“Almost two weeks in now, the operational crisis is done and is pretty much over,” said Patrick Berryman, a senior vice president for the National Community Pharmacists Association.

But with the shutdown growing longer, doctors, hospitals and other providers are wrestling with paying expenses because the steady revenue streams from private insurers, Medicare and Medicaid are simply not flowing in.

Arlington Urgent Care, a chain of five urgent care centers around Columbus, Ohio, has about $650,000 in unpaid insurance reimbursements. Worried about cash, the chain’s owners are weighing how to pay bills — including rent and other expenses. They’ve taken lines of credit from banks and used their personal savings to set aside enough money to pay employees for about two months, said Molly Fulton, the chief operating officer.

“This is worse than when Covid hit because even though we didn’t get paid for a while then either, at least we knew there was going to be a fix,” Ms. Fulton said. “Here, there is just no end in sight. I have no idea when Change is going to come back up.”

The hospital industry has labeled the infiltration of Change “the most significant cyberattack on the U.S. health care system in American history,” and urged the federal government and United to provide emergency funding. The American Hospital Association, a trade group, has been sharply critical of United’s efforts so far and the latest initiative that offered a loan program.

“It falls far short of plugging the gaping holes in funding,” Richard J. Pollack, the trade group’s president, said on Monday in a letter to Dirk McMahon, the president of United.

“We need real solutions — not programs that sound good when they are announced but are fundamentally inadequate when you read the fine print,” Mr. Pollack said.

The loan program has not been well received out in the country.

Diana Holmes, a therapist in Attleboro, Mass., received an offer from Optum to lend her $20 a week when she says she has been unable to submit roughly $4,000 in claims for her work since Feb. 21. “It’s not like we have reserves,” she said.

She says there has been virtually no communication from Change or the main insurer for her patients, Blue Cross of Massachusetts. “It’s just been maddening,” she said. She has been forced to find a new payment clearinghouse with an upfront fee and a year’s contract. “You’ve had to pivot quickly with no information,” she said.

Blue Cross said it was working with providers to find different workarounds.

Florida Cancer Specialists and Research Institute in Gainesville resorted to new contracts with two competing clearinghouses because it spends $300 million a month on chemotherapy and other drugs for patients whose treatments cannot be delayed.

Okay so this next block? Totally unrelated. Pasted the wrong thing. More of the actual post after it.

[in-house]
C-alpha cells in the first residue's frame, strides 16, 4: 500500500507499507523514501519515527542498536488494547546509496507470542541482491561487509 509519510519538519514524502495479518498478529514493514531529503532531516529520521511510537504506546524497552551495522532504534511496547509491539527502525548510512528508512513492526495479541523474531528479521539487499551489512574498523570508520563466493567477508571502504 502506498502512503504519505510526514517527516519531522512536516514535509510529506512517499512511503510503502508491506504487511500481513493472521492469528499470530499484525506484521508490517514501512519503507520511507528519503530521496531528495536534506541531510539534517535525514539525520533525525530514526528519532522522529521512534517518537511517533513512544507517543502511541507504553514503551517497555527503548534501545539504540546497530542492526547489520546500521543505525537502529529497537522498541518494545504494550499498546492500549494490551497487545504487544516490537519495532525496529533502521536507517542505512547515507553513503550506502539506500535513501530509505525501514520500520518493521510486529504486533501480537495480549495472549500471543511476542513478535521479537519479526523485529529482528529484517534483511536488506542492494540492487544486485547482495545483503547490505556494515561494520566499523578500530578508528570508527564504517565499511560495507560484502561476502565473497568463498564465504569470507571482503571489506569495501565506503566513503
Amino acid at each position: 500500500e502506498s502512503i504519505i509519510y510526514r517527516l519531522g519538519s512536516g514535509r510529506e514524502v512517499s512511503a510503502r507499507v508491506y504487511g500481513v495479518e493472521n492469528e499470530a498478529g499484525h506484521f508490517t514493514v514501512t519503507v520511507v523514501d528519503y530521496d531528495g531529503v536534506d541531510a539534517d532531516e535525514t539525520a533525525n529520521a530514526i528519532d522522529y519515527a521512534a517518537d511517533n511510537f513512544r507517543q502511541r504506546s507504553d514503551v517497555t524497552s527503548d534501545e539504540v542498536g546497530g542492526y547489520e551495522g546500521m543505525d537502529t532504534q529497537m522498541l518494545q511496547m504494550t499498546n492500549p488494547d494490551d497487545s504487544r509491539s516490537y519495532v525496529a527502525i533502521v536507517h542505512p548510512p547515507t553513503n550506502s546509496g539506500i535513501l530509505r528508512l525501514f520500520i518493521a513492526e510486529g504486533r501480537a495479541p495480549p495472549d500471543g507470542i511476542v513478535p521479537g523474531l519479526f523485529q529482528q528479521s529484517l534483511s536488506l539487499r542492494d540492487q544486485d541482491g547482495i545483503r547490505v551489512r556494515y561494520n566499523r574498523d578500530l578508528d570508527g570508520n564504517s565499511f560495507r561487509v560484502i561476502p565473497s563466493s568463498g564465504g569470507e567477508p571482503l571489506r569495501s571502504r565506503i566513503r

“We don’t have that sort of money sitting around in a bank,” said Dr. Lucio Gordan, the institute’s president. “We’re not sure how we’re going to retrieve or collect the double expenses we’re going to have by having multiple clearinghouses.”

Dr. Christine Meyer, who owns and operates a primary care practice with 20 clinicians in Exton, Pa., west of Philadelphia, has piled “hundreds and hundreds” of pages of Medicare claims in a FedEx box and sent them to the agency. Dr. Meyer said she was weighing how to conserve cash by cutting expenses, such as possibly reducing the supply of vaccines the clinic has on hand. She said if she pulled together all of her cash and her line of credit, her practice could survive for about two and a half months.

Through Optum’s temporary funding assistance program, Dr. Meyer said she received a loan of $4,000, compared with the roughly half-million dollars she typically submits through Change. “That is less than 1 percent of my monthly claims and, adding insult to injury, the notice came with this big red font that said, you have to pay all of this back when this is resolved,” Dr. Meyer said. “It is all a joke.”

The hospital industry has been pushing Medicare officials and lawmakers to address the situation by freeing up cash to hospitals. Senator Chuck Schumer, Democrat of New York and the chamber’s majority leader, wrote a letter on Friday, urging federal health officials to make accelerated payments available. “The longer this disruption persists, the more difficult it will be for hospitals to continue to provide comprehensive health care services to patients,” he said.

In a statement, Senator Schumer said he was pleased by the H.H.S. announcement because it “will get cash flowing to providers as our health care system continues to reel from this cyberattack.” He added, “The work cannot stop until all affected providers have sufficient financial stability to weather this storm and continue serving their patients.”